Is MSI Customer Service Good? 2018 Rating
With confusing web support and a punitive registration process, MSI wound up dead-last in our Tech Support Showdown Rankings last year. Based on my research this year, it's not likely to move up in the world very much. Although the company's phone support is fast and somewhat accurate, that's about the best you can say for the brand.
|MSI Tech Support|
|Overall||Web Score||Phone Score||Avg Call Time||Phone Number||Web Support|
|Phone Hours (PST): 5 am - 4 am|
Between nonexistent social media support, incomprehensible online instructions and hit-or-miss phone calls, if anything goes wrong with an MSI laptop, your best bet is to try to find an answer on your own or pick up the phone and call the company.
To test MSI's customer support, I picked up an MSI GL62M 7REX laptop and familiarized myself with it. I then asked three questions, both over the phone and online. Two were generalized Windows 10 questions: "How can I protect myself from Spectre/Meltdown?" and "How can I activate Cortana?" One was specialized for MSI notebooks: "How can I adjust the fan speed?"
Phone support was largely able to diagnose these issues correctly (sometimes after diagnosing them incorrectly at first), but online support was no help at all. Both methods required a lot of tedious setup on my end.
When I sat down to write this piece, I opened the MSI Support website to use as a reference. After failing to load twice, it finally informed me that the site was down for an unspecified amount of time, due to an unspecified error. This experience is a surprisingly good microcosm of MSI’s web support in general.
Let's take a moment to talk about registration as well. MSI insists that users register their products before they request either online or phone support. While you have to go through this process only once, it's one of the most arduous I've been through.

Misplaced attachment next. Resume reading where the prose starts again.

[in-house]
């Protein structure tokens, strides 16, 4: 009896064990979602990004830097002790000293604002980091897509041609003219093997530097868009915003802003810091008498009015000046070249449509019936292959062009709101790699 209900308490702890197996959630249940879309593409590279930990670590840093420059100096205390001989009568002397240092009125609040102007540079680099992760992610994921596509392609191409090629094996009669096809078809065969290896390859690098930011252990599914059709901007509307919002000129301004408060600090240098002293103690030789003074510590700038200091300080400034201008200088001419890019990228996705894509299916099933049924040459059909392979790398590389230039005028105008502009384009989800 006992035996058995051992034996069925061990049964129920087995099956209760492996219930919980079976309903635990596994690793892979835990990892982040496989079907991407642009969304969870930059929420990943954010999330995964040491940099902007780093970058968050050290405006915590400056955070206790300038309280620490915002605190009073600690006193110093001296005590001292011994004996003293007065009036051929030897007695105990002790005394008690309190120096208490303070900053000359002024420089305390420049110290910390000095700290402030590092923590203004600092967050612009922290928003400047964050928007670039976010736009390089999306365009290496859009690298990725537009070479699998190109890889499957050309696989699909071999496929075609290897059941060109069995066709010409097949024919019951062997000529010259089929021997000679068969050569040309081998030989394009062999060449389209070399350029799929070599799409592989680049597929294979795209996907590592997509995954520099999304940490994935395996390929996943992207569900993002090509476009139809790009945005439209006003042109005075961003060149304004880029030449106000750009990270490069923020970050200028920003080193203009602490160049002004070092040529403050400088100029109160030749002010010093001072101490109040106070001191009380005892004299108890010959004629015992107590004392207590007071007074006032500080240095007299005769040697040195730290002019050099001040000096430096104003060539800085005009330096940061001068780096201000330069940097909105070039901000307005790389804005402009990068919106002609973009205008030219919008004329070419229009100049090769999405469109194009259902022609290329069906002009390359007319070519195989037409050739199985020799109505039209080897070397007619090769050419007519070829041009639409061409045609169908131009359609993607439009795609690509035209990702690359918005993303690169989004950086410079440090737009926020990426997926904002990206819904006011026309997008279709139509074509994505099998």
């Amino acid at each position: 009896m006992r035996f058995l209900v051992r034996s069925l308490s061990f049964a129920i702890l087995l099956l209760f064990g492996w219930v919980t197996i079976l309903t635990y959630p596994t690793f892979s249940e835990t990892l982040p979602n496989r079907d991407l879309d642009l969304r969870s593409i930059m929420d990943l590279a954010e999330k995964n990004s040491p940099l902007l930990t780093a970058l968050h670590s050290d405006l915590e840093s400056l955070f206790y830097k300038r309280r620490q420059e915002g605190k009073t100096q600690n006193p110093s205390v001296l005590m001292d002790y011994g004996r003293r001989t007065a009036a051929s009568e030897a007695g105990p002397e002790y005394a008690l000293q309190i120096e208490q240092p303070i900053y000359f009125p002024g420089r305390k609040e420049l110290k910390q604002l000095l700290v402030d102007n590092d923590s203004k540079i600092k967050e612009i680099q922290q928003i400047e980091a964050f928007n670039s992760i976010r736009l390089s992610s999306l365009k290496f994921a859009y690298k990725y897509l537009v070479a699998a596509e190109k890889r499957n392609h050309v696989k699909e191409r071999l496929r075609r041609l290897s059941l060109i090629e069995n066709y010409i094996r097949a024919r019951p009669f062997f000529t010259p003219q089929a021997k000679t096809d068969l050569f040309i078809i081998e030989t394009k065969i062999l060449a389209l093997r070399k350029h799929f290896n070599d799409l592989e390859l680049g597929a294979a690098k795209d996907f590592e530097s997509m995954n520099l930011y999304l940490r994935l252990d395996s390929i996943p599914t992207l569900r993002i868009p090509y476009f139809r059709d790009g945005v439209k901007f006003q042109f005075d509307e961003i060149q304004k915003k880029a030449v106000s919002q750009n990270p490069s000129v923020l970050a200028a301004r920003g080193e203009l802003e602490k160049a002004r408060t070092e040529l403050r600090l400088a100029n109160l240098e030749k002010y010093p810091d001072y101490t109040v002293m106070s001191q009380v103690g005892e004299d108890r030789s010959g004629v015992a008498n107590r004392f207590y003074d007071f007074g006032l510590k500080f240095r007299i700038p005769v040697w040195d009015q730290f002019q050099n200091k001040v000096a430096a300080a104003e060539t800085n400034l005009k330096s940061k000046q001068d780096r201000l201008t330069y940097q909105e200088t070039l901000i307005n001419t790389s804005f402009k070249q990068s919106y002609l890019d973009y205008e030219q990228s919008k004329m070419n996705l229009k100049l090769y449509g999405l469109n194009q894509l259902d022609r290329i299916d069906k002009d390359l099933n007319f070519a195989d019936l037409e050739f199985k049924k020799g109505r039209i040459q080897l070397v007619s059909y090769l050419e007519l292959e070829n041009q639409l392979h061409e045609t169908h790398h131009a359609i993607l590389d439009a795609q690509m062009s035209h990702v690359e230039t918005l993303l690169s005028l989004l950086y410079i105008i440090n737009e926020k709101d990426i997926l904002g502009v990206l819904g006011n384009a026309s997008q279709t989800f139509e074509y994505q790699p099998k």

You'll need your name, email address, phone number and computer's serial number — fair enough. But you'll also need your computer's Windows service pack (Windows 10 does not have service packs) and BIOS version (which is difficult to find, impossible to copy and — in a final insult — was too long to fit into the box provided by MSI. Luckily, the form accepted a partial number and didn't verify it). It's not possible to leave these fields blank, or the website will kick you back to the application without accepting it.
You'll also need to upload a copy of your receipt — hope you kept it! — but I imagine you could upload any image and it would work, since the website accepted my registration immediately, without any kind of verification.
To be fair, MSI offers an automated tool that identifies your computer and bypasses a lot of this manual input. The tool doesn't work at all, however, which mitigates its usefulness somewhat. The executable file identifies your computer, brings you to a web page, and then hangs indefinitely. The MSI website will often hang indefinitely, but I wasn't able to overcome this particular bug.